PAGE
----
Voltando para casa


The hospital, at its peak, housed about 5000 patients. They would come from all over the country, packed in a train that stopped in front of the pavilions. This sinister and terrible vehicle was known as"The Madman Train".

Most patients would never leave hospital. Many patients were children that would never see their families again: boys that had been considered by their parents and teachers as disobedient; girls that were a disgrace to their families, because they had lost their virginity or got pregnant without being married. Also political prisoners and all sorts of "undesirable" people with illnesses like TB and syphilis.

Patients lived totally abandoned. They would go about the pavilions naked, barefoot and were forced to eat raw food served in hogs without any tableware settings.

Since hospital accommodations were insufficient for so many people, beds had been removed and replaced by hay on the floor. This practice was recommended to other psychiatric hospitals of the region. Patients would sleep together on the floor covered with hay. They also had the company of rats that would bite them and leave their urine and excrements. Dozens of patients died of diarrhea, dehydration and many other occasional illnesses. We believe that around 60.000 patients died just in this hospital. There were 60 weekly deaths and 700 a year.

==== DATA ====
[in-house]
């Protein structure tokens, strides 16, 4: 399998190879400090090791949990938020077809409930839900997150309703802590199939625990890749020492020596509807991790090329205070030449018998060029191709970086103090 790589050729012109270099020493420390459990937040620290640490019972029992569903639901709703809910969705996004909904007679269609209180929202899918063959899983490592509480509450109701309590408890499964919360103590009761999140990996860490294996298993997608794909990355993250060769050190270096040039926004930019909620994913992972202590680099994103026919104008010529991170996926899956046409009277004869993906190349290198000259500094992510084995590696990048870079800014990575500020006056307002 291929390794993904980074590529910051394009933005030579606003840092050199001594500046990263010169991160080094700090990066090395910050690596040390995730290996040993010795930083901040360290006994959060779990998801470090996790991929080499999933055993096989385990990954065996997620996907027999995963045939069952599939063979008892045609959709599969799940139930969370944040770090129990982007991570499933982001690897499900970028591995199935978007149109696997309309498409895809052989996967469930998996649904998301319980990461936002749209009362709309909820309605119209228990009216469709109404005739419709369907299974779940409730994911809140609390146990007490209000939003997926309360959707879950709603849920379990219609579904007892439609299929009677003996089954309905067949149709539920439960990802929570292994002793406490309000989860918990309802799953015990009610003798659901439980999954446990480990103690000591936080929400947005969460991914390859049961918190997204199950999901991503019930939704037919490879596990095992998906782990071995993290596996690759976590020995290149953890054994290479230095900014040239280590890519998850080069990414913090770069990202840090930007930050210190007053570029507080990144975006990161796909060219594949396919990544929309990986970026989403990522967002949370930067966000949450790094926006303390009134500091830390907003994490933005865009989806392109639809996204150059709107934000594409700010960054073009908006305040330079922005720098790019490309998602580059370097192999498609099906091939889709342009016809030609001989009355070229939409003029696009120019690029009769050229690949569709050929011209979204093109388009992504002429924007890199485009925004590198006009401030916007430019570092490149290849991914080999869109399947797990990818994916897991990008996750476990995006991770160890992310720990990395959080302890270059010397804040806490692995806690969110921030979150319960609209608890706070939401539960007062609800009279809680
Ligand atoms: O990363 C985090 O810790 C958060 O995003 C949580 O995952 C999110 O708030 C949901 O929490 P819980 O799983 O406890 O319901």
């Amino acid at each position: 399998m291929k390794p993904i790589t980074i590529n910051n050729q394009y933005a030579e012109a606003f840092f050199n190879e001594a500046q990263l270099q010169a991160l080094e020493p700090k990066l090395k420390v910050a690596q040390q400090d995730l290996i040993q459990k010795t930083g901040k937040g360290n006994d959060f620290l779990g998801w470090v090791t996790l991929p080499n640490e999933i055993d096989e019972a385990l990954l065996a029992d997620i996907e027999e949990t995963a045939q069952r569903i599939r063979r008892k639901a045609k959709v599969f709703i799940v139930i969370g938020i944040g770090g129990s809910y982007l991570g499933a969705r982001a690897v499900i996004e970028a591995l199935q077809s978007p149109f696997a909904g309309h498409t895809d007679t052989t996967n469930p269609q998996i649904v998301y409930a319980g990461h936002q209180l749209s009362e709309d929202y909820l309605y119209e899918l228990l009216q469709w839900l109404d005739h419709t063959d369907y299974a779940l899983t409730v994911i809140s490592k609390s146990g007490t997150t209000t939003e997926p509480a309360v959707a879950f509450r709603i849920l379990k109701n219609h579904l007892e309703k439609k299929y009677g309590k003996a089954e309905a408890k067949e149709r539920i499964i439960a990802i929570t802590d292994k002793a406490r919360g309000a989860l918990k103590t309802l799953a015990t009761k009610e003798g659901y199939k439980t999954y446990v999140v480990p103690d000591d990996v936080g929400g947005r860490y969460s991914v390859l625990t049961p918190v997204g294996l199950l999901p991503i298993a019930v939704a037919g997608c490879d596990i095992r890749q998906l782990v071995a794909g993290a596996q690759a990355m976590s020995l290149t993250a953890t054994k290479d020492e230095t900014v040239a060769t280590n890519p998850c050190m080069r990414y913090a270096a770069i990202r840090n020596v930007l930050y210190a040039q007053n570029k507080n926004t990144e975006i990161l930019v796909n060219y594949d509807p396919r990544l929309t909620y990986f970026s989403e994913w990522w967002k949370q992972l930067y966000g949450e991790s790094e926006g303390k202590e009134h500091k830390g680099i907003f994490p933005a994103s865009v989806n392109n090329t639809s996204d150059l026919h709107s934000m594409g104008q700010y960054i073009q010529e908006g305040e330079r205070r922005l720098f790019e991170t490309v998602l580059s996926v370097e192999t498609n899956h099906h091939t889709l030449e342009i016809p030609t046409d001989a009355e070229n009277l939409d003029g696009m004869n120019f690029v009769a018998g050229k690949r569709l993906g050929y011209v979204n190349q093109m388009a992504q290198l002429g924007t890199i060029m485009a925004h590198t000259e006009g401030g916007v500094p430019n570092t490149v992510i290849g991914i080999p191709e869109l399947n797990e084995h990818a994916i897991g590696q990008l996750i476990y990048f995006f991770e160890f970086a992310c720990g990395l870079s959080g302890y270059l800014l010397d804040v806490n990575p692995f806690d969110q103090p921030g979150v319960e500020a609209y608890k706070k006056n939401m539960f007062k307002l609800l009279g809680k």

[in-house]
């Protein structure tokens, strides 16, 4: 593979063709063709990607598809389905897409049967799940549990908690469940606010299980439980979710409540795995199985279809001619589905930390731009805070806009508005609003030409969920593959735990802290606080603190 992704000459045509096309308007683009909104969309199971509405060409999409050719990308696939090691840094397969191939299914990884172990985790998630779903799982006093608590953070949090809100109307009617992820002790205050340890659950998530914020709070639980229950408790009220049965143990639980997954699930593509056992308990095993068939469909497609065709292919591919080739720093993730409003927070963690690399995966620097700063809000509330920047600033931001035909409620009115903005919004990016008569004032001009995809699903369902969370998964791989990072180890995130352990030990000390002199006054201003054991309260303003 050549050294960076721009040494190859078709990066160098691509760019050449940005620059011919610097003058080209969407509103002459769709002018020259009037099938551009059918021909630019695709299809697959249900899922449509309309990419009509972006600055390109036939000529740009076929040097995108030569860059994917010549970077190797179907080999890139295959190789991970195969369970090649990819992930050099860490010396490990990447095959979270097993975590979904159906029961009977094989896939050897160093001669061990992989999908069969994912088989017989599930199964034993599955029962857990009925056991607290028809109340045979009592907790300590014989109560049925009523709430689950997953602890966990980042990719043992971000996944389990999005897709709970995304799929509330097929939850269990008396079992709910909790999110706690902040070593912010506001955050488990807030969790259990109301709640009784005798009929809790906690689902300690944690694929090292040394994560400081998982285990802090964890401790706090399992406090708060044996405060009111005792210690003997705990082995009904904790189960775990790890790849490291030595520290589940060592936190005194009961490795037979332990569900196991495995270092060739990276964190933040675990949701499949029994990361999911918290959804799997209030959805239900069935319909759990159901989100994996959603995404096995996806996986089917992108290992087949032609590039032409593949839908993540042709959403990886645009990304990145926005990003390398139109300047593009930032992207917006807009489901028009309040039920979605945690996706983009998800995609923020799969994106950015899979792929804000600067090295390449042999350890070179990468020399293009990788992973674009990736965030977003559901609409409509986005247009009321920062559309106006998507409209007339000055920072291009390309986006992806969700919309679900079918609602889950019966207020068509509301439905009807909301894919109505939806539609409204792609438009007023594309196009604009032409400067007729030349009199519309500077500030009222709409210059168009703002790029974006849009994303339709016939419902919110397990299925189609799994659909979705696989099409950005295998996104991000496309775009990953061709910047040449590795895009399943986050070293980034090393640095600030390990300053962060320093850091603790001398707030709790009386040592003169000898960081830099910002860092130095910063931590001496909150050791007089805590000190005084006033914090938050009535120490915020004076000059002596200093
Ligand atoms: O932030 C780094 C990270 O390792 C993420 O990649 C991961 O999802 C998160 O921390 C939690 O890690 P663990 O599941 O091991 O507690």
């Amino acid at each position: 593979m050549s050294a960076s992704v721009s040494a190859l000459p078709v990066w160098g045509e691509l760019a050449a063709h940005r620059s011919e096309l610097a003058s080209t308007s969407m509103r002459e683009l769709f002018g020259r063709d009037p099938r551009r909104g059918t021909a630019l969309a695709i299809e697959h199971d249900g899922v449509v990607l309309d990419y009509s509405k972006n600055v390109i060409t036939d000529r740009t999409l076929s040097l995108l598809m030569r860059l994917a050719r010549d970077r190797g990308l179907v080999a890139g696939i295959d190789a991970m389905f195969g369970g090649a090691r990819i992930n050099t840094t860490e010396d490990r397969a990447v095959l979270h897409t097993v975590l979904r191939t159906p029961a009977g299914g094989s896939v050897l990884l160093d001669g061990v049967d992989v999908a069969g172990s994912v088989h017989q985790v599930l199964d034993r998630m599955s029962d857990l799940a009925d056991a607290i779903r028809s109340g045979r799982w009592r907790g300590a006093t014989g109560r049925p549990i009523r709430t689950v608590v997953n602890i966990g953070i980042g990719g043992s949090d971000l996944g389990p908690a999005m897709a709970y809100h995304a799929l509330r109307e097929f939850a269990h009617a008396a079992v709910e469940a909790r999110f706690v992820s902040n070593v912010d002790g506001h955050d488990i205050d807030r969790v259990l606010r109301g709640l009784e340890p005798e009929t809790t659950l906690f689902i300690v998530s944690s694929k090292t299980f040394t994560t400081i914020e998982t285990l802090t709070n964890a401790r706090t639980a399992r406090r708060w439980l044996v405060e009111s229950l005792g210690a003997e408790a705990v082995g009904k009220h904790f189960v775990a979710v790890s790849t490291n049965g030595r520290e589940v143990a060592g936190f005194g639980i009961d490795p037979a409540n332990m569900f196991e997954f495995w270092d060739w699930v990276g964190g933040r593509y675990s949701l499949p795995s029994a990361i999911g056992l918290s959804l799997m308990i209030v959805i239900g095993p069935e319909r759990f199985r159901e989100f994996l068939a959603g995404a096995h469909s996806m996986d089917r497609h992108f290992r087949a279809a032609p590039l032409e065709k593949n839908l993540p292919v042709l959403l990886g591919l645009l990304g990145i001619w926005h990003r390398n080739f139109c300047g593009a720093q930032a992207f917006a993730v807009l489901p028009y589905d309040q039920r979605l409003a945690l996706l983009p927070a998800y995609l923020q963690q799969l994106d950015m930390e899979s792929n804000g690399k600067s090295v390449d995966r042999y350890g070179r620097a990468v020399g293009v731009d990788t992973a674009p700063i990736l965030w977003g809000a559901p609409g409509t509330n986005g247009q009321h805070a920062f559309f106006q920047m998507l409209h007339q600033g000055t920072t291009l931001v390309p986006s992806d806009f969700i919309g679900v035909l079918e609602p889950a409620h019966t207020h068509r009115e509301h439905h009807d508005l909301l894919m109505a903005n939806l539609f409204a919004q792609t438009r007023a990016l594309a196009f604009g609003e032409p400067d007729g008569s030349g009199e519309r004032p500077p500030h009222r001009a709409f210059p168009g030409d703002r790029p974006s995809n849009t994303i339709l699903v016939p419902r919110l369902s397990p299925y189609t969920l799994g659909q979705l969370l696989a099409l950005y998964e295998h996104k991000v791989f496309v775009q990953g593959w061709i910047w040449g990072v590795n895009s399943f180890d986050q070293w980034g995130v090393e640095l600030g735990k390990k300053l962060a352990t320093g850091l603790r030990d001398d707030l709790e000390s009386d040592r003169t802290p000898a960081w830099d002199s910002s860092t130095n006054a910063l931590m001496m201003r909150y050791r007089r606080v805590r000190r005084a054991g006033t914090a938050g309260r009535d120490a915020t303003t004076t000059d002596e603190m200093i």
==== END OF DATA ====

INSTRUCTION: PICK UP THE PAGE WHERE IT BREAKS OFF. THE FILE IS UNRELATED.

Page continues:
Many former patients tell the story of a tea that was often served around midnight and "strangely" the next day, many patients would be found dead. They would be piled up in corridors and courtyards.